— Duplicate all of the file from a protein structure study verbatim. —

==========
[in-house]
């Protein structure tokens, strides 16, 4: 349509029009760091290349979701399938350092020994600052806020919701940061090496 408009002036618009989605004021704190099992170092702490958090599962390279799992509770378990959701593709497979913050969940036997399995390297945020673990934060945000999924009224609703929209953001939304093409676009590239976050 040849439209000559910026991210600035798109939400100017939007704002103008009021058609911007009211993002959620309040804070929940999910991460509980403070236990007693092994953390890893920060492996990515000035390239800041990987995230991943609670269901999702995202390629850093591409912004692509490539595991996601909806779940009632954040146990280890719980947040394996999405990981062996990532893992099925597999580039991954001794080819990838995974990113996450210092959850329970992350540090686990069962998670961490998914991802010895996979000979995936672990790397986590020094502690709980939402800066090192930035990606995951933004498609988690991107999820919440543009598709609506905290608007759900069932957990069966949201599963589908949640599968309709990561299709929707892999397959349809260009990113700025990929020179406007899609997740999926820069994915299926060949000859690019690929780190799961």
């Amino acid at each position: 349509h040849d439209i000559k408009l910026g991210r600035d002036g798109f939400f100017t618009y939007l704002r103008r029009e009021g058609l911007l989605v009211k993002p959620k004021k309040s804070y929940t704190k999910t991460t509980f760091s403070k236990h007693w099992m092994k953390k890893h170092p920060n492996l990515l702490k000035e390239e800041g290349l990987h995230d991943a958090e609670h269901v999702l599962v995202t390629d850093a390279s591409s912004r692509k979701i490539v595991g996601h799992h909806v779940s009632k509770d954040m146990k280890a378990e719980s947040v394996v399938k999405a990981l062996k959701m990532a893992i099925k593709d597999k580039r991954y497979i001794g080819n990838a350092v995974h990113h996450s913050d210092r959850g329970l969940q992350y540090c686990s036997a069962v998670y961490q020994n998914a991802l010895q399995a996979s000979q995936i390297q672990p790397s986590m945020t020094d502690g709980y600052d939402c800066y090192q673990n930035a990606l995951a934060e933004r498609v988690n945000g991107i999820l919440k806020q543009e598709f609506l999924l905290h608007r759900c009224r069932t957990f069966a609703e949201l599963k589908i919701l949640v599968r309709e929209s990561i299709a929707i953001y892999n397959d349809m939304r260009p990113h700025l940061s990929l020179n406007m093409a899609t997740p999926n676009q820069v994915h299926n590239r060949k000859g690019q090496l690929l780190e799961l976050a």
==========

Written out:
[in-house]
């Protein structure tokens, strides 16, 4: 349509029009760091290349979701399938350092020994600052806020919701940061090496 408009002036618009989605004021704190099992170092702490958090599962390279799992509770378990959701593709497979913050969940036997399995390297945020673990934060945000999924009224609703929209953001939304093409676009590239976050 040849439209000559910026991210600035798109939400100017939007704002103008009021058609911007009211993002959620309040804070929940999910991460509980403070236990007693092994953390890893920060492996990515000035390239800041990987995230991943609670269901999702995202390629850093591409912004692509490539595991996601909806779940009632954040146990280890719980947040394996999405990981062996990532893992099925597999580039991954001794080819990838995974990113996450210092959850329970992350540090686990069962998670961490998914991802010895996979000979995936672990790397986590020094502690709980939402800066090192930035990606995951933004498609988690991107999820919440543009598709609506905290608007759900069932957990069966949201599963589908949640599968309709990561299709929707892999397959349809260009990113700025990929020179406007899609997740999926820069994915299926060949000859690019690929780190799961």
């Amino acid at each position: 349509h040849d439209i000559k408009l910026g991210r600035d002036g798109f939400f100017t618009y939007l704002r103008r029009e009021g058609l911007l989605v009211k993002p959620k004021k309040s804070y929940t704190k999910t991460t509980f760091s403070k236990h007693w099992m092994k953390k890893h170092p920060n492996l990515l702490k000035e390239e800041g290349l990987h995230d991943a958090e609670h269901v999702l599962v995202t390629d850093a390279s591409s912004r692509k979701i490539v595991g996601h799992h909806v779940s009632k509770d954040m146990k280890a378990e719980s947040v394996v399938k999405a990981l062996k959701m990532a893992i099925k593709d597999k580039r991954y497979i001794g080819n990838a350092v995974h990113h996450s913050d210092r959850g329970l969940q992350y540090c686990s036997a069962v998670y961490q020994n998914a991802l010895q399995a996979s000979q995936i390297q672990p790397s986590m945020t020094d502690g709980y600052d939402c800066y090192q673990n930035a990606l995951a934060e933004r498609v988690n945000g991107i999820l919440k806020q543009e598709f609506l999924l905290h608007r759900c009224r069932t957990f069966a609703e949201l599963k589908i919701l949640v599968r309709e929209s990561i299709a929707i953001y892999n397959d349809m939304r260009p990113h700025l940061s990929l020179n406007m093409a899609t997740p999926n676009q820069v994915h299926n590239r060949k000859g690019q090496l690929l780190e799961l976050a």